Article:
Originally published in 1970. Drawing on his knowledge of business methods in Europe, America and Asia, Ronald Ogden examines the necessity for control in a business and the ways in which it should be exercised in order to obtain the most effective and profitable results. He shows that control can be exercised through carefully planned objectives which must, in their turn, be broken down into clearly defined targets. Realistic planning is discussed, and the author considers the effective implementation of plans by means of various techniques such as budgeting, costing, staff control, operational research, and network planning. The study will be of interest not only to managers but also to students of management concerned with modern business techniques and with the functions and responsibilities of management and control.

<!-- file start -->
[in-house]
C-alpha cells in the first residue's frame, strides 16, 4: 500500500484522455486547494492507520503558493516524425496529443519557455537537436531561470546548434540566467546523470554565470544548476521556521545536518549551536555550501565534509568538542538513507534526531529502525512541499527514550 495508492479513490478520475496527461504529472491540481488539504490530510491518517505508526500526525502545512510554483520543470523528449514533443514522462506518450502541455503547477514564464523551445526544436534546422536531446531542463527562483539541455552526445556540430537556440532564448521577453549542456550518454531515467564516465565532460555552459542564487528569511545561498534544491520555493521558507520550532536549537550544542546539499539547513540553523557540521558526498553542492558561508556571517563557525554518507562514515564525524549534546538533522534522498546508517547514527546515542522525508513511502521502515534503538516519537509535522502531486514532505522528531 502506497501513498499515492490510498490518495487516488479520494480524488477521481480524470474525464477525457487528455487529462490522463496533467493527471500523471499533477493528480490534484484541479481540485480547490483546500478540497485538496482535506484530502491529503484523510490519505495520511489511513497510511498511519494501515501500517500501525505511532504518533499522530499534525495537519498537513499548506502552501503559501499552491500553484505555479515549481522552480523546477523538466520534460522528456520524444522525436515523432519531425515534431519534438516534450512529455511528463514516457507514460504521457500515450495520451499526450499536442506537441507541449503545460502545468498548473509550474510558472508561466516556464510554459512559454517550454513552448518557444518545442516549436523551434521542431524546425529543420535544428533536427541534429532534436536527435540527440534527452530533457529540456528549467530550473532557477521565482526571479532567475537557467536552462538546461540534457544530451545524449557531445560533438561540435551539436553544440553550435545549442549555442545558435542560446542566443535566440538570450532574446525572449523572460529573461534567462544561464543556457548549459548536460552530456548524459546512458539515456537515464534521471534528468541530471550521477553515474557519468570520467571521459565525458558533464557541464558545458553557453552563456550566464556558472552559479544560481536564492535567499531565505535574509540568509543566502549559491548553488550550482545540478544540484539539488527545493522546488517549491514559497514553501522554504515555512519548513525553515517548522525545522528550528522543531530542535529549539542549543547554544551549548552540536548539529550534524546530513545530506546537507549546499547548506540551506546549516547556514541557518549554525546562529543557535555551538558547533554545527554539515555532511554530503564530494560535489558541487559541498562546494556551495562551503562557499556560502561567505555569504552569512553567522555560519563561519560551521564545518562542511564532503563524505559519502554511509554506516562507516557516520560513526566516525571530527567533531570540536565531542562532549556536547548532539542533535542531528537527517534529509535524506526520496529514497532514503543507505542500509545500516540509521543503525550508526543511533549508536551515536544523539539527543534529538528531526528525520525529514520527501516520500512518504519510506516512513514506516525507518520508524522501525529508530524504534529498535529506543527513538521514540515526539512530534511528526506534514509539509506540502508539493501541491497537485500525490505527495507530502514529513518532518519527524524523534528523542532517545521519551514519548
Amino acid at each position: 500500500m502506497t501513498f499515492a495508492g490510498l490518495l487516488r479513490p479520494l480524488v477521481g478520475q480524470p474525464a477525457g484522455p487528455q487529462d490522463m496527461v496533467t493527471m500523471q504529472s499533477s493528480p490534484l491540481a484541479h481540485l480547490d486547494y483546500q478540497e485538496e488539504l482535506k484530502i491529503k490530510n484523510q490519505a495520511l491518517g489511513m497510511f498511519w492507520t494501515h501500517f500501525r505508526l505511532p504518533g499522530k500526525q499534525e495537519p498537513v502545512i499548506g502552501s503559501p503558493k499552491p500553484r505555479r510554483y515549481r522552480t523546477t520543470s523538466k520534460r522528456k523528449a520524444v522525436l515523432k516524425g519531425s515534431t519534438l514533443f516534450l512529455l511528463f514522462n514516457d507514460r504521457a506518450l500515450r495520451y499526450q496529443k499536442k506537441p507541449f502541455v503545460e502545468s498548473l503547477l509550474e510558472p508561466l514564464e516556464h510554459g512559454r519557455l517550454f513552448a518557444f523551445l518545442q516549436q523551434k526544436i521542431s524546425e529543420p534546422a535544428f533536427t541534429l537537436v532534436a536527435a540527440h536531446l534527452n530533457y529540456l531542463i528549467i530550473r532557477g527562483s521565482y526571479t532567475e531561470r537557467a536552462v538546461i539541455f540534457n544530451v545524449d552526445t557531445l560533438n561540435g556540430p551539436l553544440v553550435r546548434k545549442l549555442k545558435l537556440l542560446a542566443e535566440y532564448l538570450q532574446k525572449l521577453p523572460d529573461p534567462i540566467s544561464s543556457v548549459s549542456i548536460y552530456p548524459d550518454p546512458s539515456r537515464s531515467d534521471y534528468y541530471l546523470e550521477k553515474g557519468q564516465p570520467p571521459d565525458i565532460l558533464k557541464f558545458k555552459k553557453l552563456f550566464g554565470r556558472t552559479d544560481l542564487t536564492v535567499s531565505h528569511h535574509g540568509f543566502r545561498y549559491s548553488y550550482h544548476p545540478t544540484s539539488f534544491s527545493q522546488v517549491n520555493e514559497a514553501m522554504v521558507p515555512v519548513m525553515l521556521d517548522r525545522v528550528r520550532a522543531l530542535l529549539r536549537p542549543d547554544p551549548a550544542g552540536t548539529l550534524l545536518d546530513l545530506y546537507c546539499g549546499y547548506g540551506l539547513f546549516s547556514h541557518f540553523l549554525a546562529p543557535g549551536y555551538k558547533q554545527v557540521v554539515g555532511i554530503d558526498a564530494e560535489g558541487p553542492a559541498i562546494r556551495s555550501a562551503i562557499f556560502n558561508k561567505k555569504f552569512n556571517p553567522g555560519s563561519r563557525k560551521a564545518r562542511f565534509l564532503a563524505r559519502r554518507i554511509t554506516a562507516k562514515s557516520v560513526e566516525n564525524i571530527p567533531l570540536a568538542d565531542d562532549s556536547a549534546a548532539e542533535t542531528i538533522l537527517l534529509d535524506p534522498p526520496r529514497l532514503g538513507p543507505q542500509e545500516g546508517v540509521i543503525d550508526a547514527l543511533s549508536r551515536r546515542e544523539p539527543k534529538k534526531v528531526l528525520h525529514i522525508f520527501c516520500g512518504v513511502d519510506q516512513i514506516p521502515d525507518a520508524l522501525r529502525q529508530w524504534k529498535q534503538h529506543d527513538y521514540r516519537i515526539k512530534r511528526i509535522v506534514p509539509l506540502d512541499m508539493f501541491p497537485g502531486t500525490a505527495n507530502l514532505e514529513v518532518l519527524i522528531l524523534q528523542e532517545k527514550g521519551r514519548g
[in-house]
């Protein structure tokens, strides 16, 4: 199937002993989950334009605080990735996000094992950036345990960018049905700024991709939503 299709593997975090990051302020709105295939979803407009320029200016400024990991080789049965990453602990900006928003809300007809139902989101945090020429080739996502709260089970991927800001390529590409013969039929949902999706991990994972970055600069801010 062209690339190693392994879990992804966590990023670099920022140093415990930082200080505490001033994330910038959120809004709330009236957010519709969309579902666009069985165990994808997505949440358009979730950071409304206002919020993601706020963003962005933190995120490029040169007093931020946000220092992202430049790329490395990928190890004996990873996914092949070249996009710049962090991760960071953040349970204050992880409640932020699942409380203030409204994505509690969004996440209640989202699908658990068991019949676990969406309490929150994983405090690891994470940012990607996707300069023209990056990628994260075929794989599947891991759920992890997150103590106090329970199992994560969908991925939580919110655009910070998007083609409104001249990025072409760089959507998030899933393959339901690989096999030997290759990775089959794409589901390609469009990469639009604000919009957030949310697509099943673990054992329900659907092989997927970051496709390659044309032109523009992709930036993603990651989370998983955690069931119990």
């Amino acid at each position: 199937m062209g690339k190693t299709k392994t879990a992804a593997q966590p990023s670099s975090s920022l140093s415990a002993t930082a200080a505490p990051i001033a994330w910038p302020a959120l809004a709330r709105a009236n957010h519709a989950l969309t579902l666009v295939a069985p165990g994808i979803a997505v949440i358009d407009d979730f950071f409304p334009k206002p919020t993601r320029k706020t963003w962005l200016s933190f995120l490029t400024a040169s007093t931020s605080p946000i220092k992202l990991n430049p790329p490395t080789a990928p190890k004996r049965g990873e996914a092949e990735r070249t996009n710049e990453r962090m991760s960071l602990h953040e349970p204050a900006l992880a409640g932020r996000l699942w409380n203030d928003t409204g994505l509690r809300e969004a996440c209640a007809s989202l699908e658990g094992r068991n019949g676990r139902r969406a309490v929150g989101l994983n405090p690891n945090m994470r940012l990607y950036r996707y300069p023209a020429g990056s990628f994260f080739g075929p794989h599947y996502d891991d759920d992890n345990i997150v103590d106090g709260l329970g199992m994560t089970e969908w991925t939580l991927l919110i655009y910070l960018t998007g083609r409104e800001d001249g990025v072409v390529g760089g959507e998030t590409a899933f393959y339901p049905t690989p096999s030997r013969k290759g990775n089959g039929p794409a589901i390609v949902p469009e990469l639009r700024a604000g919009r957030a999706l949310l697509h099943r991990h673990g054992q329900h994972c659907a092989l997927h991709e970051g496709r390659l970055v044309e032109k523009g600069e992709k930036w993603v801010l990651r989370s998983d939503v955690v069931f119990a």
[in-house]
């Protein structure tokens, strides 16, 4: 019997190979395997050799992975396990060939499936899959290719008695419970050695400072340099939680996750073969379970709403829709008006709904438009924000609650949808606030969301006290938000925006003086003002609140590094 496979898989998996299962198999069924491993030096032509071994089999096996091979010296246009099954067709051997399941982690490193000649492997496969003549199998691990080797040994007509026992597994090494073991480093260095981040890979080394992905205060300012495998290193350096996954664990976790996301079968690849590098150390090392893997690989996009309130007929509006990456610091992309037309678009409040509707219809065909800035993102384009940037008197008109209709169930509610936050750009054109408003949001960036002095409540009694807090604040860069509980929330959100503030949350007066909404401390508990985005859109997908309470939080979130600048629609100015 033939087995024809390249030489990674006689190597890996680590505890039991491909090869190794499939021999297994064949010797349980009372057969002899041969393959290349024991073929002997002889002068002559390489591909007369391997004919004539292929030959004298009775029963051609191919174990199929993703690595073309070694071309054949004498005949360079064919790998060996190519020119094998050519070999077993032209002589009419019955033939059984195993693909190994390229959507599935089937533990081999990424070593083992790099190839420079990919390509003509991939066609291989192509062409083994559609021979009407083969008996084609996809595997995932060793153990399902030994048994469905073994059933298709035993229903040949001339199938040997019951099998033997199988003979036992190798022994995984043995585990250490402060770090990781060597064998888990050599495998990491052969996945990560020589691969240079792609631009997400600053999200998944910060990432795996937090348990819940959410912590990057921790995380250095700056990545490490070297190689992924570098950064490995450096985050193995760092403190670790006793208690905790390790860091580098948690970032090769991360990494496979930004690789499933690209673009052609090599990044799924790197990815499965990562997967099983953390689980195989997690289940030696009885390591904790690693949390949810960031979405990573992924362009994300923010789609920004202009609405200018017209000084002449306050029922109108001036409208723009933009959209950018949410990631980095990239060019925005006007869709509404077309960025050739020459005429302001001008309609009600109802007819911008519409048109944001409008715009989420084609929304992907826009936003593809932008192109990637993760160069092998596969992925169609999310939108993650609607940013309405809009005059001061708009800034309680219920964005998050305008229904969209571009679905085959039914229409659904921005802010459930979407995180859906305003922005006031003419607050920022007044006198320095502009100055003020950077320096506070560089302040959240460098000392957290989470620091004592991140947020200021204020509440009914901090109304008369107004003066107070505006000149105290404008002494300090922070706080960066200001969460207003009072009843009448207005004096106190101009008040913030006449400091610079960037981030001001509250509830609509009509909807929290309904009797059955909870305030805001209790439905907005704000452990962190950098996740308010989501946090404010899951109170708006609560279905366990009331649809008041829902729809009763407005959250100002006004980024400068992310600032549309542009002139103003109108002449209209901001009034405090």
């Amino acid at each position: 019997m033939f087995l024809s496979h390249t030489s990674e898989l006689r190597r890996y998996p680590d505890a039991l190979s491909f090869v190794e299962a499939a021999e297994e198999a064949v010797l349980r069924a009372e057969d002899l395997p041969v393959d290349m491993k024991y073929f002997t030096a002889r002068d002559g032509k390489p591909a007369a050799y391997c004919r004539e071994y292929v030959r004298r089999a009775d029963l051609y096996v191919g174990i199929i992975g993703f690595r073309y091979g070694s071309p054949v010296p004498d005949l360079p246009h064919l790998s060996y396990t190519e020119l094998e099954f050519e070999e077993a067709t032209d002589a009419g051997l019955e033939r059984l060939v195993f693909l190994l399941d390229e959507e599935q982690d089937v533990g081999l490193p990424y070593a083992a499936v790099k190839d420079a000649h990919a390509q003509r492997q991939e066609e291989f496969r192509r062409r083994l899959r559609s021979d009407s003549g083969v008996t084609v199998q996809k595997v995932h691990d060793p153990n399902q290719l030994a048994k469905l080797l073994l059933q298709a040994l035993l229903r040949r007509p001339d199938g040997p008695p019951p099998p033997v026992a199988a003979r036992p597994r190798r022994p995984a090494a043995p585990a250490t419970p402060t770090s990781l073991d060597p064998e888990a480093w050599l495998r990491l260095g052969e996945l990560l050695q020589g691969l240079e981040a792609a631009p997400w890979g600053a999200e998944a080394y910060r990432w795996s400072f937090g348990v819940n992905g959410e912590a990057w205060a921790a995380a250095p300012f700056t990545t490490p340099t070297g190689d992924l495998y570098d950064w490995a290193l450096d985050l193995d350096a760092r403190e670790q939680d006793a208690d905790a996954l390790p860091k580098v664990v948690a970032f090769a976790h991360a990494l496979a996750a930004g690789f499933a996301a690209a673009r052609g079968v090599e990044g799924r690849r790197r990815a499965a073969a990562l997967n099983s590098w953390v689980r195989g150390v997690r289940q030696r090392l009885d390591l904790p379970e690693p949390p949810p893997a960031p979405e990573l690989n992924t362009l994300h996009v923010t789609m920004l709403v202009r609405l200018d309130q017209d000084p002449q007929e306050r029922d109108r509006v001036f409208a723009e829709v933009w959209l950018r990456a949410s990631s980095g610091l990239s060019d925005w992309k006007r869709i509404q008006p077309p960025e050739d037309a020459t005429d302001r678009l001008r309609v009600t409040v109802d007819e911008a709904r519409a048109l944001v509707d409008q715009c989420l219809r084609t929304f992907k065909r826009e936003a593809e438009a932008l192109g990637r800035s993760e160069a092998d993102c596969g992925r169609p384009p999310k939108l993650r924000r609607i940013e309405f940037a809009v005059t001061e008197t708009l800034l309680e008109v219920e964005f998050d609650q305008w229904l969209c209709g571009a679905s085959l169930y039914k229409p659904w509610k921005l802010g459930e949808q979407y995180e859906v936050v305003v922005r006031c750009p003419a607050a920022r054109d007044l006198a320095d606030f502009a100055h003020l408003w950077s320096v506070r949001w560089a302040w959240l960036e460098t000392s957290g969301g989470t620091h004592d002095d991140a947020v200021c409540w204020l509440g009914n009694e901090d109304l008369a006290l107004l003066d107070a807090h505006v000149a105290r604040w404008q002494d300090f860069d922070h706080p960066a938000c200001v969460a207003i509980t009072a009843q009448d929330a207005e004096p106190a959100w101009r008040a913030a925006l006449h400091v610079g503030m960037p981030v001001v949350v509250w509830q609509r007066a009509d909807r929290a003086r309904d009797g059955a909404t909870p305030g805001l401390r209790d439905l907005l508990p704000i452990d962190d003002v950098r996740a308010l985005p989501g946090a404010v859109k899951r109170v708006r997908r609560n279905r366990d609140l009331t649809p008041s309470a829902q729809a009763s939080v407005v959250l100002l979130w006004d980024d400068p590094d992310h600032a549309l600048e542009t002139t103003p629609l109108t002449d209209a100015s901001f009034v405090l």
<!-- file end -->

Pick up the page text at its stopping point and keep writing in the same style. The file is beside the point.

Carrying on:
Acknowledgements; Preface; 1. The Need for Control in Modern Business 2. The Functions of Management 3. Human Relations in Management 4. The Control of People 5. Motivation and Communication 6. Commonsense and Management 7. Customer Relations and Advertising 8. Innovations and Expansion 9. The Marketing Concept 10. Science as an Aid to Management 11. Management Accounting 12. Planning; Appendices; Select Bibliography; Index
The 53 volumes in this set, originally published between 1955 and 1996, draw together research by leading academics in the area of management and provides a rigorous examination of related key issues. The volumes examine management techniques, managing for profit and non-profit organisations, and management training and development. This set will be of particular interest to students of Business Studies.